On February 18, 1863, a council representing the Cherokee Nation agreed to peace terms with the Union. Like most other Indian tribes located in the territories that are now the state of Oklahoma, the Cherokee had initially sided with the Confederacy, contributing warriors in the West and in the Appalachians.
The Cherokee historically had distrusted the federal government, and many of their members owned slaves. However, when the Confederacy began to divert forces away from the Indian territories to other strategically vital theatres, many Cherokee, including Chief John Ross, had a change of heart.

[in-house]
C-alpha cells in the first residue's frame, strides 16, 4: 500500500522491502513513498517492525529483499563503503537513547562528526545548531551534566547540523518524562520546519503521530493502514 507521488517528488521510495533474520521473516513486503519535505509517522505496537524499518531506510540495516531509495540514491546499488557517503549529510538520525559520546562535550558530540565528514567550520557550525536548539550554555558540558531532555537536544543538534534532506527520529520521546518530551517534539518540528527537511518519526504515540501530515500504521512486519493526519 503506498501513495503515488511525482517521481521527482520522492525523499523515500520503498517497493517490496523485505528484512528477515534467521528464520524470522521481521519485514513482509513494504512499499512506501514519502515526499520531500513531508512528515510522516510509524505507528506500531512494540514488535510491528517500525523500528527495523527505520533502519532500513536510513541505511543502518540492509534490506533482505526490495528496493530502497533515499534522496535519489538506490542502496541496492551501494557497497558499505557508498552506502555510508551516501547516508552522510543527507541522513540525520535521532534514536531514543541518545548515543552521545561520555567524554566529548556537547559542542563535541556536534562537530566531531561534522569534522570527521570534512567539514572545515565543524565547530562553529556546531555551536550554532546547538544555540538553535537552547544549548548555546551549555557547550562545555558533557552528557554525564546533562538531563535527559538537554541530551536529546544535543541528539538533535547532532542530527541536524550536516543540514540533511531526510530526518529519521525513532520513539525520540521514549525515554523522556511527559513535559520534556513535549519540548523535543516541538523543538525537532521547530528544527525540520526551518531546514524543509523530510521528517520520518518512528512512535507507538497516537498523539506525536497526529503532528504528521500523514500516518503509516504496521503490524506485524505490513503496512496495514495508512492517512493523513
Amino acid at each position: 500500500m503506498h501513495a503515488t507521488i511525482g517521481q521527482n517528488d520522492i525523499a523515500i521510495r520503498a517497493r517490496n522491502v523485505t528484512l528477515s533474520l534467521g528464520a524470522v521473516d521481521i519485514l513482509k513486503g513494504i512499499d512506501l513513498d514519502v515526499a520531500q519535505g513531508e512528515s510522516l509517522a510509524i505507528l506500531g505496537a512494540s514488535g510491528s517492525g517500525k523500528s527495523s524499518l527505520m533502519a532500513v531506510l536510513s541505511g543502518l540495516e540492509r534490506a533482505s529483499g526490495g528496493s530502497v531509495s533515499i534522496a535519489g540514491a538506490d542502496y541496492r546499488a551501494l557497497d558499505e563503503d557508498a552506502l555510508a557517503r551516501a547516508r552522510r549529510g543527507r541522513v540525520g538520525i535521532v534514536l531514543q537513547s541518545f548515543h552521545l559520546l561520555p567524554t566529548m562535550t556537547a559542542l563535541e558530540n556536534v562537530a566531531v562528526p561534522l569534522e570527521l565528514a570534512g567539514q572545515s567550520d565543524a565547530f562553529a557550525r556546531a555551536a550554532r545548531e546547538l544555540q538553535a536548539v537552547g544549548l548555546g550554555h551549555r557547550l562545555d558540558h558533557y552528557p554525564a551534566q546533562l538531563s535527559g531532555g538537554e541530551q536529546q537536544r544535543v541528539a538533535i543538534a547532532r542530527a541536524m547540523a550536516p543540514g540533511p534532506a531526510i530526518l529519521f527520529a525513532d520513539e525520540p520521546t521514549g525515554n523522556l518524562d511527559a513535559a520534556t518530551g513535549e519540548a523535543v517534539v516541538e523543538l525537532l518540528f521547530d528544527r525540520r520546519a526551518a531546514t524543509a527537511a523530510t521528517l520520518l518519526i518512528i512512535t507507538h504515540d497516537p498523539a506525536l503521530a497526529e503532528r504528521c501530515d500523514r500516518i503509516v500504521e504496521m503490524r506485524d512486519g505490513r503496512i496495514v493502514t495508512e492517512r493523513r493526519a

The 1863 treaty included a provision that emancipated slaves held by the Cherokee. After the treaty was signed, the Cherokee splintered into pro-Union and pro-Confederate factions that spent the remainder of the war fighting each other.